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Are Lab-Grown Diamonds Really Taking Over Australia?

Naturals have a strong chance of succeeding in a quality-conscious market, jewelers argue.

May 16, 2024  |  Joshua Freedman
Melbourne Australia image

The Australian diamond market is peripheral from a global perspective. With a population of around 26 million — less than Texas — it’s home to around 3,500 jewelry stores, according to Jeweller magazine. 

But it’s an interesting market to monitor because of its unusual situation of being both a Western-style country and slightly isolated from the world. Its diamond sector mirrors the US in many ways, but it also differs.  

The Rapaport Diamond Podcast recently devoted an episode to the Australian industry, with Craig Miller of Melbourne-based JC Jewels coming on the show to speak about his experiences of the lab-grown sector’s rise in the country. He attributed this to pressure on consumer budgets. We received a small amount of feedback indicating that the shift to synthetics was less clear-cut. 

There aren’t many hard numbers to prove the point one way or the other, but the market appears to be split. Just under 40% of Australian retailers said they agreed or strongly agreed with the statement that lab-grown diamond jewelry had become an important part of their business in the past 10 years, according to a survey Jeweller magazine carried out in October and November 2023. For suppliers, however, 67% disagreed or strongly disagreed with the same statement. 

Return to mined 

As for anecdotal evidence, a few jewelers told Rapaport News there had been a shift to lab-grown in Australia but that it had eased in recent months. This is because consumers have become more aware of the falling value, said Simon West, director of retailer Simon West Fine Jewellery in Melbourne. 

“This year, in the first four months, we saw a decrease in lab-grown sales and more of an uptake in natural diamonds,” West reported. The company sells lab-grown but does not promote it; the category represents less than 5% of its sales by volume. 

“Lab-grown diamonds are dropping a lot in price and will drop further,” echoed Maulin Shah, director of World Shiner, a diamond wholesaler that’s also based in Melbourne. “For the past two to three months, the curve is slightly going toward natural diamonds. There’s good demand for natural diamonds; our major problem is just the economy, inflation, interest rates and [the return of] travel.”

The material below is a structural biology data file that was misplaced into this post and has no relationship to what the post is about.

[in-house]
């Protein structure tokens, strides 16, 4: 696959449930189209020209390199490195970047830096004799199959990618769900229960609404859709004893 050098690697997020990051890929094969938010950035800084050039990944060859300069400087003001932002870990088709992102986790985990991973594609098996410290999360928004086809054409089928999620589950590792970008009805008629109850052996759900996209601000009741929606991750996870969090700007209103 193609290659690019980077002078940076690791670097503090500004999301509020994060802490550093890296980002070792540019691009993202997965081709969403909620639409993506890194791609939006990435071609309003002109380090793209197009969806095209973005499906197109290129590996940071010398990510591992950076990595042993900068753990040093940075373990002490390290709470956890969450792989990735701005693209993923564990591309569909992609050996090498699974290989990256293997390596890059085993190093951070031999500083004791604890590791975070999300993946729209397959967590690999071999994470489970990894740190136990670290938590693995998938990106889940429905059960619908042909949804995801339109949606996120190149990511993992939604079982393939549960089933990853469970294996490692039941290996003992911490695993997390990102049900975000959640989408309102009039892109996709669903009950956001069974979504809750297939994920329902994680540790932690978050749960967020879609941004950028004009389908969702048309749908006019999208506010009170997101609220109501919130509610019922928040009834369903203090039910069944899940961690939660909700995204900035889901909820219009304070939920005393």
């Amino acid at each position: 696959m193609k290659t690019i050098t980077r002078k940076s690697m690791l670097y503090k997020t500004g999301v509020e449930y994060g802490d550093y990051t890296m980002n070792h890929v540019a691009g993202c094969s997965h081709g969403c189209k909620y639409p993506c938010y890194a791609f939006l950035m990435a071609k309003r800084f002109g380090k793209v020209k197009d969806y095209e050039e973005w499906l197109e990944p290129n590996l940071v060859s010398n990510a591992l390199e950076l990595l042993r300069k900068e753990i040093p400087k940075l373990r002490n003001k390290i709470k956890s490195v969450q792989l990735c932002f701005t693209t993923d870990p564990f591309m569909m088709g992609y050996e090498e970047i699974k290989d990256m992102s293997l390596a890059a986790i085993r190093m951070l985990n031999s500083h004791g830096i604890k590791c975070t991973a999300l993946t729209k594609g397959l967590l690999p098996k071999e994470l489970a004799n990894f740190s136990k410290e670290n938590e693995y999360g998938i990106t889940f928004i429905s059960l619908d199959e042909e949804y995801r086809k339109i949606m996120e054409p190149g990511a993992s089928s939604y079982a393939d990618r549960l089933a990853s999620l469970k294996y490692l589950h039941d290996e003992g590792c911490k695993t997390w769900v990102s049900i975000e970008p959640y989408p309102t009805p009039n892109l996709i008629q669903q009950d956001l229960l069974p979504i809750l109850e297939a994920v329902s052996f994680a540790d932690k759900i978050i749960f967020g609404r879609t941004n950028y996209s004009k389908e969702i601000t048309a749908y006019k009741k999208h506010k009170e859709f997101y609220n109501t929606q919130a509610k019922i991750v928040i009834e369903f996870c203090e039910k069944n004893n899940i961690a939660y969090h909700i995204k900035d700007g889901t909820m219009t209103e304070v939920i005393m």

Brett Low, direct of Deer Honey Jewellery in Burleigh Heads, Queensland, has observed mainly consumers in their 20s — and sometimes 30s — buying lab-grown. Part of this is because of the perceived environmental benefits, but most of them are in it for the price and not the longevity. 

“They tend to be the sort of customer who doesn’t really care — they’re not massive jewelry connoisseurs,” said Low, for whom synthetics are also a small segment of his business. 

Lower clarities 

The overall mined-diamond market in Australia focuses on D to F colors and VS2 to SI2 clarities, according to West. Higher clarities used to be popular, but consumers have come to understand what clarities they can choose without flaws being visible, he explained. Rounds remain the most popular shape, constituting about 50% of the market; ovals are also in demand, followed by emerald-shaped diamonds, West added. 

Australian consumers also have a soft spot for personalized products, said one jeweler who wished to remain anonymous. “They love their quality. They want something individual. They really love high-end handmade jewelry,” he continued. 

There’s also a greater focus on responsible sourcing and the environment than in other markets, noted Low. 

“Just about every sale has a big education component to it,” with shoppers seeking a lot of information about the origin of the product. “We lead such an outdoors lifestyle, so you’re more environmentally aware. Since I’ve been a little kid, there have always been campaigns about cleaning up the country and not having litter on the ground.” 

Quality factor 

But it’s the focus on the long-term quality that gives the natural sector the best chance of success, according to Adriana Traviati, founder and CEO of Melbourne-based retailer Saphira Diamonds. 

“While Australia can be a more budget-conscious market, Australians do value what they own,” Traviati commented. “So whether it’s something to do with jewelry, whether it’s even down to their cars or their boat…Australians do take great care in their purchases. I can’t foresee Australia and Australians turning to a lab-grown market long term.” 

Image: Central Melbourne. (Shutterstock)

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Melbourne Australia image Are Lab-Grown Diamonds Really Taking Over Australia?

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